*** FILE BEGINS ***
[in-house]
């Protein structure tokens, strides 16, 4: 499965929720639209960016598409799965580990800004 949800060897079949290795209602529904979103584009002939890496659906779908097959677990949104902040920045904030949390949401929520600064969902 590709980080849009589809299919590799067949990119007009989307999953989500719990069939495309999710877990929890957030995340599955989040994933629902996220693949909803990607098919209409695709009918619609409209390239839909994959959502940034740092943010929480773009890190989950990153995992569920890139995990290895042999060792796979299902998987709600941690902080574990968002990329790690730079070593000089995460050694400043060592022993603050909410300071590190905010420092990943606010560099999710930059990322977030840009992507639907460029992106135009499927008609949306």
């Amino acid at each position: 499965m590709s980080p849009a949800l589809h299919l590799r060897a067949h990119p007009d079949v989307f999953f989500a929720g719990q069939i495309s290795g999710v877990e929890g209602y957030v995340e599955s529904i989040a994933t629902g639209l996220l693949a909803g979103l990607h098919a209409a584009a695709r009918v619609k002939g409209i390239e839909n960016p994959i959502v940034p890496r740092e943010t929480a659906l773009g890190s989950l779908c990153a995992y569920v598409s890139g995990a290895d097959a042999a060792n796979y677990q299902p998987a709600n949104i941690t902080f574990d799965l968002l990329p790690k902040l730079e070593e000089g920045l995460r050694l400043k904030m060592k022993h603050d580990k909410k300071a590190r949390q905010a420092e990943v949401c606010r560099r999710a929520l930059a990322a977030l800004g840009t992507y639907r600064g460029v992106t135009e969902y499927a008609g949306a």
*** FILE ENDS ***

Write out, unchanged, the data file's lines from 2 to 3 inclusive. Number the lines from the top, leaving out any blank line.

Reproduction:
């Protein structure tokens, strides 16, 4: 499965929720639209960016598409799965580990800004 949800060897079949290795209602529904979103584009002939890496659906779908097959677990949104902040920045904030949390949401929520600064969902 590709980080849009589809299919590799067949990119007009989307999953989500719990069939495309999710877990929890957030995340599955989040994933629902996220693949909803990607098919209409695709009918619609409209390239839909994959959502940034740092943010929480773009890190989950990153995992569920890139995990290895042999060792796979299902998987709600941690902080574990968002990329790690730079070593000089995460050694400043060592022993603050909410300071590190905010420092990943606010560099999710930059990322977030840009992507639907460029992106135009499927008609949306």
């Amino acid at each position: 499965m590709s980080p849009a949800l589809h299919l590799r060897a067949h990119p007009d079949v989307f999953f989500a929720g719990q069939i495309s290795g999710v877990e929890g209602y957030v995340e599955s529904i989040a994933t629902g639209l996220l693949a909803g979103l990607h098919a209409a584009a695709r009918v619609k002939g409209i390239e839909n960016p994959i959502v940034p890496r740092e943010t929480a659906l773009g890190s989950l779908c990153a995992y569920v598409s890139g995990a290895d097959a042999a060792n796979y677990q299902p998987a709600n949104i941690t902080f574990d799965l968002l990329p790690k902040l730079e070593e000089g920045l995460r050694l400043k904030m060592k022993h603050d580990k909410k300071a590190r949390q905010a420092e990943v949401c606010r560099r999710a929520l930059a990322a977030l800004g840009t992507y639907r600064g460029v992106t135009e969902y499927a008609g949306a």